Aleister Crowley gets mentioned in an interview with Peter Bebergal about his book Too Much to Dream: A Psychedelic American Boyhood at “Memoir Recounts Youthful Quest for Meaning in D&D, Comics, Zeppelin“. You may be interested in the rest of the interview and the book as well.
“Gilsdorf: What do you think makes some people look for meaning so desperately they are driven to the point of madness?
Bebergal: It starts with what is a fundamental part of the human experience. Religion and myth are attempts to contain this pursuit, to give it some symbols and ritual, to give it language. But for some people, the more structure you try to impose, the more they see it as an empty gesture, that God or whatever you want to call it cannot be contained by any hierarchy or imposed regulations. Occult or esoteric traditions are attempts to get beyond conventional wisdom to something more experiential, but in the modern world, they have become bound up with every kind of paranormal and fringe idea. Go into any New Age bookstore and conspiracy theories about Freemasons are on the shelf below Aleister Crowley, right next to the books on UFOs. Of course it can weigh you down. I have come to love this stuff with a bit more critical distance these days.”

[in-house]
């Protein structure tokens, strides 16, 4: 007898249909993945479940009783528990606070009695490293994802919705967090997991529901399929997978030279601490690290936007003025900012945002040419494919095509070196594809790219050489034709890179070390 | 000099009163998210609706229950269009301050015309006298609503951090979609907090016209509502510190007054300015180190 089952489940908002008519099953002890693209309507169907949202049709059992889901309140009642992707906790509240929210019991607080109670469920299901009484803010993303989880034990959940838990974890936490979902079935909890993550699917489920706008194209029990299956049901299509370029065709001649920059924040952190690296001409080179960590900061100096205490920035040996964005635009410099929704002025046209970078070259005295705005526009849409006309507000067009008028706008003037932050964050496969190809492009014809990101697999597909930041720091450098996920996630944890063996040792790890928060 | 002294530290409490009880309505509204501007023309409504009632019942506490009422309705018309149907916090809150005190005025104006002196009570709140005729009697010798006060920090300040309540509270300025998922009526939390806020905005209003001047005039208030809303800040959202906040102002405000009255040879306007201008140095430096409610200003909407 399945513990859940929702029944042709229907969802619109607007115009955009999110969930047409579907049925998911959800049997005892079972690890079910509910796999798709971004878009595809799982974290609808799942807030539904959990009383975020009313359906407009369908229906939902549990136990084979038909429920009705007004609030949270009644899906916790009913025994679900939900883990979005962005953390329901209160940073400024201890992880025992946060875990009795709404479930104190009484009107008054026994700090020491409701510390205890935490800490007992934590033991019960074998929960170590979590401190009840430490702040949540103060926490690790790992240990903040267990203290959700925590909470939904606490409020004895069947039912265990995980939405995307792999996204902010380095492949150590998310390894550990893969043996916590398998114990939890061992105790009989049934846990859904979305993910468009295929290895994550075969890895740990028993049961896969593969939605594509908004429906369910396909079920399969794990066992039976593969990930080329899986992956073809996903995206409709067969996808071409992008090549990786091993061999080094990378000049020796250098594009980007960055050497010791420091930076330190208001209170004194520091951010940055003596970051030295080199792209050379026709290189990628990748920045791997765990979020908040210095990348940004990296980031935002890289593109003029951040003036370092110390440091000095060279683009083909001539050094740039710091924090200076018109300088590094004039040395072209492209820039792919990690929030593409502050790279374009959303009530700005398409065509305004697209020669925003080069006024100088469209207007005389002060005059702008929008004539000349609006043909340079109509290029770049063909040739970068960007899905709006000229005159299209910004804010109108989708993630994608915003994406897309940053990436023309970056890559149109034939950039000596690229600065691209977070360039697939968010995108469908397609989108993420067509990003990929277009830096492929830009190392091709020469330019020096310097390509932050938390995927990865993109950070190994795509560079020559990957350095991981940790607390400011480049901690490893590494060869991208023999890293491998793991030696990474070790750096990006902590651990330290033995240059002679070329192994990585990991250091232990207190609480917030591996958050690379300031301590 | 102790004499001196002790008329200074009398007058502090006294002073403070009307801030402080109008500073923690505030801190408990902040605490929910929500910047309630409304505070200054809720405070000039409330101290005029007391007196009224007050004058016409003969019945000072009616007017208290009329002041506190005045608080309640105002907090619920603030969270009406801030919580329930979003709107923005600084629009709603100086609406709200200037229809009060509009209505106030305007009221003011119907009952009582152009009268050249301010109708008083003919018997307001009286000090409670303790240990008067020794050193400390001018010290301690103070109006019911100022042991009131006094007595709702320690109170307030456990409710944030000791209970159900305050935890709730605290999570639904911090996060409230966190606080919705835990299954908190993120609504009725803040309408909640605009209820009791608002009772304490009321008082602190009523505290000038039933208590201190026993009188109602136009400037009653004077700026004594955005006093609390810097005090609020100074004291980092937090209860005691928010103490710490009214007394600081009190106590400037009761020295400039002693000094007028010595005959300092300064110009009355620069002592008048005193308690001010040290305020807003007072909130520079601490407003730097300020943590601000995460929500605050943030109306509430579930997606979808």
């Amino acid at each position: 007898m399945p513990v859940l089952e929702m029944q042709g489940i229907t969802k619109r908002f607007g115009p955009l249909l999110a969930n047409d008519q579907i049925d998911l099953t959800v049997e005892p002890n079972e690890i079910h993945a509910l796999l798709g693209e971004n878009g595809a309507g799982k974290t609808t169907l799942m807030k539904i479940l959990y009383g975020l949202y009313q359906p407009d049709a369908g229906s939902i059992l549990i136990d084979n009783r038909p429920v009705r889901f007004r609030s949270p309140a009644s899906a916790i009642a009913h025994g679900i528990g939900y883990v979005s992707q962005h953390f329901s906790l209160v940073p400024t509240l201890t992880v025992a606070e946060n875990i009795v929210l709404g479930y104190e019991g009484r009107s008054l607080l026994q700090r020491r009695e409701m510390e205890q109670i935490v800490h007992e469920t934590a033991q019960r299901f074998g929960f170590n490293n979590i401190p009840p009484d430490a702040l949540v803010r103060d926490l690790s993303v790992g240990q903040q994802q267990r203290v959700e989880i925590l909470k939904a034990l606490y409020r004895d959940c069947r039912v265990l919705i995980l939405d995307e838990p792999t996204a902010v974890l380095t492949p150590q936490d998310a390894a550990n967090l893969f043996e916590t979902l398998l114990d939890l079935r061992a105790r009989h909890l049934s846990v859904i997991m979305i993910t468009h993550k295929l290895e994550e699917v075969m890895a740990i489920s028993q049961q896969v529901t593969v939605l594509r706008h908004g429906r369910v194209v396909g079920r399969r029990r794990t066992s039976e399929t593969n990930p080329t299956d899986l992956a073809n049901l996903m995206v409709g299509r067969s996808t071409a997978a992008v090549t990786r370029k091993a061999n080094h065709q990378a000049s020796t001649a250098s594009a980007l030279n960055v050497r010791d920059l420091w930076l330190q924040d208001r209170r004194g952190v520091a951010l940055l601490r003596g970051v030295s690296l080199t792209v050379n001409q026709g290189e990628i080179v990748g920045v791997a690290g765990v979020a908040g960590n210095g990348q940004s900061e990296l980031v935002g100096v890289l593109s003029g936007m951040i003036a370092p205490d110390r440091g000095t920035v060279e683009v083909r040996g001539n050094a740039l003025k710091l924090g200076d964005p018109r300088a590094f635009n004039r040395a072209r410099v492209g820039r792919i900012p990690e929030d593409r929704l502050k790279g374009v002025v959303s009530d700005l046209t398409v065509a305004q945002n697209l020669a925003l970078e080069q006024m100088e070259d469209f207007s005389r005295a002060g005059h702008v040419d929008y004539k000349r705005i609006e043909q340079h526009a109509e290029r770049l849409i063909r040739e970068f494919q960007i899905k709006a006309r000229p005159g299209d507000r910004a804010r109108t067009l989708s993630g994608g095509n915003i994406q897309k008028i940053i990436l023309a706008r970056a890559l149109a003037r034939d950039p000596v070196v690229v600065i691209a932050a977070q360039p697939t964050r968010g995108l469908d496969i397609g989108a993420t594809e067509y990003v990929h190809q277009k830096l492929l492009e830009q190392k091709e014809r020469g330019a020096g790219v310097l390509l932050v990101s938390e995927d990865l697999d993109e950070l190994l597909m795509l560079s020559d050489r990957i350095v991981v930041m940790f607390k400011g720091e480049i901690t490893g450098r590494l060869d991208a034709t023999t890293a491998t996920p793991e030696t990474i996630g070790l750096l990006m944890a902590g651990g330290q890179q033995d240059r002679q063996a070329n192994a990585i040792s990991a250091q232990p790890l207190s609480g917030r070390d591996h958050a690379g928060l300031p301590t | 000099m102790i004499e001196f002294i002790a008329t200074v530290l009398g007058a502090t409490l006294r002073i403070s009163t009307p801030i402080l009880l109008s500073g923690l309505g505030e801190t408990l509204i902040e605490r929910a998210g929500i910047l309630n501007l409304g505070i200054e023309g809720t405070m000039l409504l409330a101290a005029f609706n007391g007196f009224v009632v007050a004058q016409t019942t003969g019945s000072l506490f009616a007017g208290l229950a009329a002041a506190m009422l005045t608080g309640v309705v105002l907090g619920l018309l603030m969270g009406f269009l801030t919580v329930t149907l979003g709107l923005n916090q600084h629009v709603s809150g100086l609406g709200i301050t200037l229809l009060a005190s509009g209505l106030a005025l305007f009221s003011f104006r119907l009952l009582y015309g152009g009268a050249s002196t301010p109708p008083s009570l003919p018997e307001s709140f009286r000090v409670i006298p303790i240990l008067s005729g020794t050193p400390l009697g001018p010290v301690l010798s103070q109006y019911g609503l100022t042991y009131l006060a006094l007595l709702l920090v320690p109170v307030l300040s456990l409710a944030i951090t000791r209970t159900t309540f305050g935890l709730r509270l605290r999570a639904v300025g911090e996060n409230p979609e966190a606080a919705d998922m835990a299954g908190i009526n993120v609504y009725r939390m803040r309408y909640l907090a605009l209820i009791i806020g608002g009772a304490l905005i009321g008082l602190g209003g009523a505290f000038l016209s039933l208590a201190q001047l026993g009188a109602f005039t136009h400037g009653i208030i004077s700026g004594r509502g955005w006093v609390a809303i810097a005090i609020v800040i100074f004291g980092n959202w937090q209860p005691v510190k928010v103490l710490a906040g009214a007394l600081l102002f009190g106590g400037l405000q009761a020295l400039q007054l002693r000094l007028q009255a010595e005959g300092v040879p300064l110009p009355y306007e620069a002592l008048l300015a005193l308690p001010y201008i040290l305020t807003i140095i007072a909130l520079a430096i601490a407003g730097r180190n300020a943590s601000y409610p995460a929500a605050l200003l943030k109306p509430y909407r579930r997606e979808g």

“Gilsdorf: What lessons do we learn from geek culture?
Bebergal: I think the best recent example of this is the comic Hellboy, a devil spawn struggling to maintain his humanity and his goodness. His is the great lesson that we are more than our genes, more than our destiny even, be it familial, cultural, political. Most recently he had to sacrifice himself to save the earth. Prosports and American Idol cannot tell this story. Only a comic book on cheap newsprint somehow has access to the deepest layers of myth and can make them modern and relevant.”